Red Squirrels are hanging on on the the mainland. Photo by Max Westby
I saw the cover of BBC Wildlife magazine today which asks if conserving the Red Squirrel is a waste of money. I didn’t buy it because I’d assume it would say “no!” and pad out the story with photos of red squirrels looking cute. Flipping to BBC News today I see the answer is in fact “yes!” according to Prof. Harris of Bristol. He argues that greys are simply too good at getting round conservation efforts and that previous experience shows that efforts to curb the grey colonisation of the UK are ineffective.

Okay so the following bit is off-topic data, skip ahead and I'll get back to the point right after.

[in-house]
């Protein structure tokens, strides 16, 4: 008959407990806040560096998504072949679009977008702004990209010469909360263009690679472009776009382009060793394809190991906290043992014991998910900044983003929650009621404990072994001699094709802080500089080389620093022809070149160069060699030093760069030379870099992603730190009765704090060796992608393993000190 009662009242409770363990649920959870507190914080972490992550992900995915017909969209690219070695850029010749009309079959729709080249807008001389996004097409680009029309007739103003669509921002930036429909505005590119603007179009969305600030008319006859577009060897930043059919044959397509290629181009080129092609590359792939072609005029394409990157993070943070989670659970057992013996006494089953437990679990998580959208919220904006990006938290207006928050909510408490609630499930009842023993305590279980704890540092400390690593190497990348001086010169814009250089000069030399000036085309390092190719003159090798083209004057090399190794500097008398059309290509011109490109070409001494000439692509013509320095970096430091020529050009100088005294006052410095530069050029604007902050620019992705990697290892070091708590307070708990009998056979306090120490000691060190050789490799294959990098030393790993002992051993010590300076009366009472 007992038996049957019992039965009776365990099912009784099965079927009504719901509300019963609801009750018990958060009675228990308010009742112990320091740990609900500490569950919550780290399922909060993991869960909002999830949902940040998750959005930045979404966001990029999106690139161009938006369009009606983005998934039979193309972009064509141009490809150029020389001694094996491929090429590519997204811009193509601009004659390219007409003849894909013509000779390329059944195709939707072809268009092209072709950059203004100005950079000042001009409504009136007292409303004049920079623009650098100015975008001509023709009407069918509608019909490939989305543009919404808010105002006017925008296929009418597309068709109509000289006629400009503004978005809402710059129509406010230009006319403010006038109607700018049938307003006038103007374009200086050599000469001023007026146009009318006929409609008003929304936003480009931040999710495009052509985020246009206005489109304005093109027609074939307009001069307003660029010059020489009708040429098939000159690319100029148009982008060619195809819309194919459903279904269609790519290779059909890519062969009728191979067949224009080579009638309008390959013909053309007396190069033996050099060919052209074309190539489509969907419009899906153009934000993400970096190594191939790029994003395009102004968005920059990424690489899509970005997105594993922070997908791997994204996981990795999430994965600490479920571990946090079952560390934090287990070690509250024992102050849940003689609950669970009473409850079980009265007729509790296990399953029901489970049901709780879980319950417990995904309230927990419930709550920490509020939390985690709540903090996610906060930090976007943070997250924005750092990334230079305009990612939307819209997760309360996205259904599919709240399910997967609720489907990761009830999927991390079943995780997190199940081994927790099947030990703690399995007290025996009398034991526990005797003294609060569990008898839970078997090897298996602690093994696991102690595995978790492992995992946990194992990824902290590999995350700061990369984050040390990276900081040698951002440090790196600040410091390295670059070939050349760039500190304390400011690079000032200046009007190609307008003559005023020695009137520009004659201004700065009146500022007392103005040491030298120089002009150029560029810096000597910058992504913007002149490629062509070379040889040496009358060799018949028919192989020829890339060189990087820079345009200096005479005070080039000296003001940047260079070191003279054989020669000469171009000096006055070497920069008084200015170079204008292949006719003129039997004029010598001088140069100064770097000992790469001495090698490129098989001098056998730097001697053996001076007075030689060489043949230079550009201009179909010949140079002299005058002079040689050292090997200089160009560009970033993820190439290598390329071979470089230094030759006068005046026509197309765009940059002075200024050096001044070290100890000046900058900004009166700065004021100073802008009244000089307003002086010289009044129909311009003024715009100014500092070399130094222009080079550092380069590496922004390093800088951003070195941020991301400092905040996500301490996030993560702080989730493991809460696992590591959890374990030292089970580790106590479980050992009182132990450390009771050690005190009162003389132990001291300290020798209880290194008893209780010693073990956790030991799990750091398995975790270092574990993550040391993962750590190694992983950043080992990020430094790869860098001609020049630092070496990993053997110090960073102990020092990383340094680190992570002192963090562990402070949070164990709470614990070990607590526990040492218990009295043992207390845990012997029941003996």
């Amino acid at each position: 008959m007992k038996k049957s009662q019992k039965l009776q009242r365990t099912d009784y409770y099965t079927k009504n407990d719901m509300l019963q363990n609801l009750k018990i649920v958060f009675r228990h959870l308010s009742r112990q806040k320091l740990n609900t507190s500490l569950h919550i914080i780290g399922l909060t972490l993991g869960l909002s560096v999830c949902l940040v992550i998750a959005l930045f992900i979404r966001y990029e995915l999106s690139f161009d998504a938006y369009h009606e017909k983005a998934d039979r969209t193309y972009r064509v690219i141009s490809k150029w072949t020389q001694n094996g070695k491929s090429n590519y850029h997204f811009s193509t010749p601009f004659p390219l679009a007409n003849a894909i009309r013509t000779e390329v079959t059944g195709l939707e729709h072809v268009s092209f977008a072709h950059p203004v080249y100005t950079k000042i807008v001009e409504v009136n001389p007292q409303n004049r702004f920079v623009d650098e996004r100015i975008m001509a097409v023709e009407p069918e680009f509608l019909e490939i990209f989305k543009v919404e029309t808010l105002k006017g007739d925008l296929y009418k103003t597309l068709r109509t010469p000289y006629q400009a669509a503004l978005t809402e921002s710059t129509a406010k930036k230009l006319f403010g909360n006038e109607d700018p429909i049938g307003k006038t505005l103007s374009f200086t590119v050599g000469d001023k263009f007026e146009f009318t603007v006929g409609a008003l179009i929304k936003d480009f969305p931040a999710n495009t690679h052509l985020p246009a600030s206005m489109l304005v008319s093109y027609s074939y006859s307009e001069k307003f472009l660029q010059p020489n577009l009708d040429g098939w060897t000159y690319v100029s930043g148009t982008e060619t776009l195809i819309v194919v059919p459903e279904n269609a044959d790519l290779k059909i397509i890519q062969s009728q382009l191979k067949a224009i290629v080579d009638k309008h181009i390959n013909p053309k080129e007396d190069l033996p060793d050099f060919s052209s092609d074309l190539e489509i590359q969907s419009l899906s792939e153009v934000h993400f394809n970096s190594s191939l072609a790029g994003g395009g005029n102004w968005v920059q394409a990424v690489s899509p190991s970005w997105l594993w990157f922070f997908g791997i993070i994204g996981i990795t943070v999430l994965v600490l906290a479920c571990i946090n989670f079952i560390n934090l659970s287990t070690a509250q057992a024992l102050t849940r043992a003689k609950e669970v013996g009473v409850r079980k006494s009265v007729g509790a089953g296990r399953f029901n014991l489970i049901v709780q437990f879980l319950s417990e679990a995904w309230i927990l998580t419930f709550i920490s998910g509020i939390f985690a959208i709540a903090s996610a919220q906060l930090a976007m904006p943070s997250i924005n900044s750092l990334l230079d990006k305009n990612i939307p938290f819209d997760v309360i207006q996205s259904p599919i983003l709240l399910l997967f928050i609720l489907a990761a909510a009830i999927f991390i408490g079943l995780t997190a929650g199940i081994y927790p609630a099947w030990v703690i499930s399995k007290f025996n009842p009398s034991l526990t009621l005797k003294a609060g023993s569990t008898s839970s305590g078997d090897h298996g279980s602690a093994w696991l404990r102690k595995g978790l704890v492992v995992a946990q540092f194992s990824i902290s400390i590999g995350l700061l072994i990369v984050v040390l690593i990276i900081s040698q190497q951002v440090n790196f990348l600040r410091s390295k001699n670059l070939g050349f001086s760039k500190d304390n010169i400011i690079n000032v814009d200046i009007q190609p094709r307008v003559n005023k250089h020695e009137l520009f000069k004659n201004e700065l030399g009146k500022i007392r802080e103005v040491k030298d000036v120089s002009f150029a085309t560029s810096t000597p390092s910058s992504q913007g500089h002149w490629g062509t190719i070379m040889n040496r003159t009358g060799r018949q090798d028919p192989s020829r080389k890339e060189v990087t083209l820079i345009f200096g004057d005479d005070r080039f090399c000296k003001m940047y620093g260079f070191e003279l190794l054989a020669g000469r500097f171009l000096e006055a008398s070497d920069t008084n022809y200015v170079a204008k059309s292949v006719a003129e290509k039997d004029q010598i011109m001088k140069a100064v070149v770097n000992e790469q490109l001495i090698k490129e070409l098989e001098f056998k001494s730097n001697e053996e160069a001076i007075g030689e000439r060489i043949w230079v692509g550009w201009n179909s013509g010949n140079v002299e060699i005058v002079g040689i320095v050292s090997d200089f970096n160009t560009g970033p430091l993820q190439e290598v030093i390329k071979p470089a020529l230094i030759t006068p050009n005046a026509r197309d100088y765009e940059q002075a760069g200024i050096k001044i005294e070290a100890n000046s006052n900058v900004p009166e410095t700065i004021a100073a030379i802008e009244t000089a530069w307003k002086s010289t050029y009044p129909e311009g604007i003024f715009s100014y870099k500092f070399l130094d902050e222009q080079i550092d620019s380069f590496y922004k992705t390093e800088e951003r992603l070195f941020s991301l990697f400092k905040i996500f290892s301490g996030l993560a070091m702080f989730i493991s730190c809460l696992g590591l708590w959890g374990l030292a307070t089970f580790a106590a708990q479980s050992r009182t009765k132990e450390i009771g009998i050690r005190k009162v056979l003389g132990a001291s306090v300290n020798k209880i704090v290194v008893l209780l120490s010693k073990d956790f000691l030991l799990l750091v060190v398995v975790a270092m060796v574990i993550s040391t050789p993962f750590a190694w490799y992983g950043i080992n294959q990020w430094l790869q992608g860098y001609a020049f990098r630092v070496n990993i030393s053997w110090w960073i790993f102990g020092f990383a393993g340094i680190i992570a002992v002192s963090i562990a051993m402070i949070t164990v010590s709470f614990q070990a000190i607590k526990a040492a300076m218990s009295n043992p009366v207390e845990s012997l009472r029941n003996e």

The answer, he says, is to set up offshore islands as reserves. The Isle of Wight currently has a red squirrel population and other islands could be used. As he says this isn’t new. Currently New Zealand’s attempts to save the kakapo from extinction have resulted in the birds being relocated to Codfish Island and Chalky Island.
But Prof. Harris also points out that the red squirrel isn’t endangered globally. So do we need the reserves? What are they going to give us? If we lose red squirrels from the mainland is it going to matter that they’re still around on a remote Hebredeian island? The existence of red squirrels hundreds of miles away isn’t going to have much of an effect on the ecologies of the places where they’ve disappeared from. Do you take that as a spur to spend more money on conservation efforts on the mainland, despite the possibility of failure, fund offshore reserves so that the UK doesn’t lose red squirrels entirely, or spend the money on other battles instead?